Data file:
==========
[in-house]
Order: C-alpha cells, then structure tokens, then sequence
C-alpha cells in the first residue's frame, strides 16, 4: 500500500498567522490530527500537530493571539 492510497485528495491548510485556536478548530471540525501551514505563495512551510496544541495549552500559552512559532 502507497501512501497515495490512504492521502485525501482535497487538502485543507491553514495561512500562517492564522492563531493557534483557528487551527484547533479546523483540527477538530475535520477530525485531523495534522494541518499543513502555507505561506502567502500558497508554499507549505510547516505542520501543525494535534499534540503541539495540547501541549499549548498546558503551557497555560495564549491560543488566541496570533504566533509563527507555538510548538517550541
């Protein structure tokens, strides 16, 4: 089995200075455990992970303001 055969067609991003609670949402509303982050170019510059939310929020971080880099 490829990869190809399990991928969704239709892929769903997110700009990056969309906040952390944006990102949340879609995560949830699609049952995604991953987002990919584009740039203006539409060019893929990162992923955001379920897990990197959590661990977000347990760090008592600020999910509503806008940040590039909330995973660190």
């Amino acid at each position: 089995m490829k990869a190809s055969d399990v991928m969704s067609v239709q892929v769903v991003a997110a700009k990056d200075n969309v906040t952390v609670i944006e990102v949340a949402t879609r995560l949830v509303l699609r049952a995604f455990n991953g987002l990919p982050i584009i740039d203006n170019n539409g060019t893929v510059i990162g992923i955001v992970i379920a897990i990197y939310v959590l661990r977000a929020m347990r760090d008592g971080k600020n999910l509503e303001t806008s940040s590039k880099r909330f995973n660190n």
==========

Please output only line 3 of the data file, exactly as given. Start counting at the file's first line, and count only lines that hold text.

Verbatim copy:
C-alpha cells in the first residue's frame, strides 16, 4: 500500500498567522490530527500537530493571539 492510497485528495491548510485556536478548530471540525501551514505563495512551510496544541495549552500559552512559532 502507497501512501497515495490512504492521502485525501482535497487538502485543507491553514495561512500562517492564522492563531493557534483557528487551527484547533479546523483540527477538530475535520477530525485531523495534522494541518499543513502555507505561506502567502500558497508554499507549505510547516505542520501543525494535534499534540503541539495540547501541549499549548498546558503551557497555560495564549491560543488566541496570533504566533509563527507555538510548538517550541